Christopher Lee appeared in a couple hundred movies. I’ve sought them out and maybe seen less than half. A great many of them were crap, a number of them were quite good, and some were classics.

There are a few titles that fans would place at the top of their lists: The Wicker Man, of course. Horror of Dracula. Curse of Frankenstein. Lord of the Rings. Maybe Hound of the Baskervilles or The Private Life of Sherlock Holmes or Richard Lester’s Musketeers movies.

But one film many of fans, myself included, would single out as their favorite is The Devil Rides Out (1967), directed by Terence Fisher from a screenplay by Richard Matheson.

This was a pet project of Lee’s, and he had to push Hammer to get it done. Lee was tired of the pop-up scares of Dracula movies. He wanted to depict real evil and Satanism in a serious way. He wanted to show that the occult was dangerous, and treat it with intelligence. I just rewatched this film a week ago with the commentary track on, and was struck by how knowledgeable he was about the subject, and how much the film meant to him.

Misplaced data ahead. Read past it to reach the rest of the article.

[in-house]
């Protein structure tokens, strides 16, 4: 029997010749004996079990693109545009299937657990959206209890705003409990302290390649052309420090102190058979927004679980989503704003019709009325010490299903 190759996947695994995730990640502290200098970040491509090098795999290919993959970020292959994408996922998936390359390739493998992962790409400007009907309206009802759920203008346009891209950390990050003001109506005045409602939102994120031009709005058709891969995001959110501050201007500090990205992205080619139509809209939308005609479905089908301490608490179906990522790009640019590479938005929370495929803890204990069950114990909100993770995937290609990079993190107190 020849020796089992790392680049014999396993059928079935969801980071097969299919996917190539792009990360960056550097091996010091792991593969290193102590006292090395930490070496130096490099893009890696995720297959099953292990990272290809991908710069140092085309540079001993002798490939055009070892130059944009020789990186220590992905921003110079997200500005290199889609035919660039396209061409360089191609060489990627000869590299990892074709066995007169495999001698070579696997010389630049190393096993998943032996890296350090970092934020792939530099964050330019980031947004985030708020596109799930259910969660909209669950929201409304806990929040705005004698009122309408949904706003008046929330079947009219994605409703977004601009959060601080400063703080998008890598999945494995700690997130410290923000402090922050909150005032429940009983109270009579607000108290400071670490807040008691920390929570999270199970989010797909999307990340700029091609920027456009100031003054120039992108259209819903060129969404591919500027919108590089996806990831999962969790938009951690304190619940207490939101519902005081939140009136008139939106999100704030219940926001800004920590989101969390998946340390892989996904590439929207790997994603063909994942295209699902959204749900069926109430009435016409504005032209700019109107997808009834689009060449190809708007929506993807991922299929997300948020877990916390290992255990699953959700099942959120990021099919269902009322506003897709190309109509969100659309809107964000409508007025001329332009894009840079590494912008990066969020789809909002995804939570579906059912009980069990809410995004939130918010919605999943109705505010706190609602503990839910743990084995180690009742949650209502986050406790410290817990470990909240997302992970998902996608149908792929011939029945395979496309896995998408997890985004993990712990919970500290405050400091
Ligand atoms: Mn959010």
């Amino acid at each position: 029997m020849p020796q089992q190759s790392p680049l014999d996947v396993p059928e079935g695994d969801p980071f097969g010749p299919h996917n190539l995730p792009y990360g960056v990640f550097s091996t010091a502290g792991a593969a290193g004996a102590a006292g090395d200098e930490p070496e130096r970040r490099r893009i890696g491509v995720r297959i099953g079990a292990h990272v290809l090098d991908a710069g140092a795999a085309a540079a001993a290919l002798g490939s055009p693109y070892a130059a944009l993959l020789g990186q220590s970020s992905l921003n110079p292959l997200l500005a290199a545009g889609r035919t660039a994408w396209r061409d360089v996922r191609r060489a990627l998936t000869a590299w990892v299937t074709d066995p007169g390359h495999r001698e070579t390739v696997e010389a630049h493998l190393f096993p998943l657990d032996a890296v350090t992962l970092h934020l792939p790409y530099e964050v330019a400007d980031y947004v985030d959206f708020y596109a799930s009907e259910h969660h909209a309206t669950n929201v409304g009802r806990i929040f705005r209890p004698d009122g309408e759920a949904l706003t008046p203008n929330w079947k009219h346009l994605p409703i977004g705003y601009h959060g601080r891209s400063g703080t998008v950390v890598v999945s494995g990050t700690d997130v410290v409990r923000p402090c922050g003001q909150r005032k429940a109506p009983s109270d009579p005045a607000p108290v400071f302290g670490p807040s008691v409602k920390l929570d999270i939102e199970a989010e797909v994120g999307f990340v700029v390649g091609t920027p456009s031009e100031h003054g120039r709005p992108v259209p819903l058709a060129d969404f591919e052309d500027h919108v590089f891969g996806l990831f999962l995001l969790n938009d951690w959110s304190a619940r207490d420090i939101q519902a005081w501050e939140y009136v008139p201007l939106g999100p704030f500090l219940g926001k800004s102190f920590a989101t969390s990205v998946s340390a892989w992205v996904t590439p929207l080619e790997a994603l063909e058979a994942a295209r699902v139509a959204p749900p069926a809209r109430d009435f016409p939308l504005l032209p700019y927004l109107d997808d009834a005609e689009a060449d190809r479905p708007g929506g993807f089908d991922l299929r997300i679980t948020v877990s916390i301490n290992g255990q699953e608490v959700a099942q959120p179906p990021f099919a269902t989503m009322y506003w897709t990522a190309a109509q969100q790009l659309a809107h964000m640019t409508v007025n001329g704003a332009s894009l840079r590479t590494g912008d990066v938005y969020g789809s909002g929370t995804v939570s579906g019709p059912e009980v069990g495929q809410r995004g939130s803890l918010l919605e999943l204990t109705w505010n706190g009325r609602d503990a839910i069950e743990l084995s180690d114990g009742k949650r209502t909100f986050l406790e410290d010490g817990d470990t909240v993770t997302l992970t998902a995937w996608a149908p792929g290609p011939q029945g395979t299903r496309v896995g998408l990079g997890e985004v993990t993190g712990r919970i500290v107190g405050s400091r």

Jesus wins.

Based on Dennis Wheatley’s novel, the film stars Lee as Nicolas, the Duc de Richleau, a character who appeared in many other novels by Wheatley. Nicolas and Rex Van Ryn learn that a young friend, Simon, is being drawn into Satanism by a charismatic Aleister Crowley type played by Charles Gray. (Both Gray and Lee later played Bond villains.)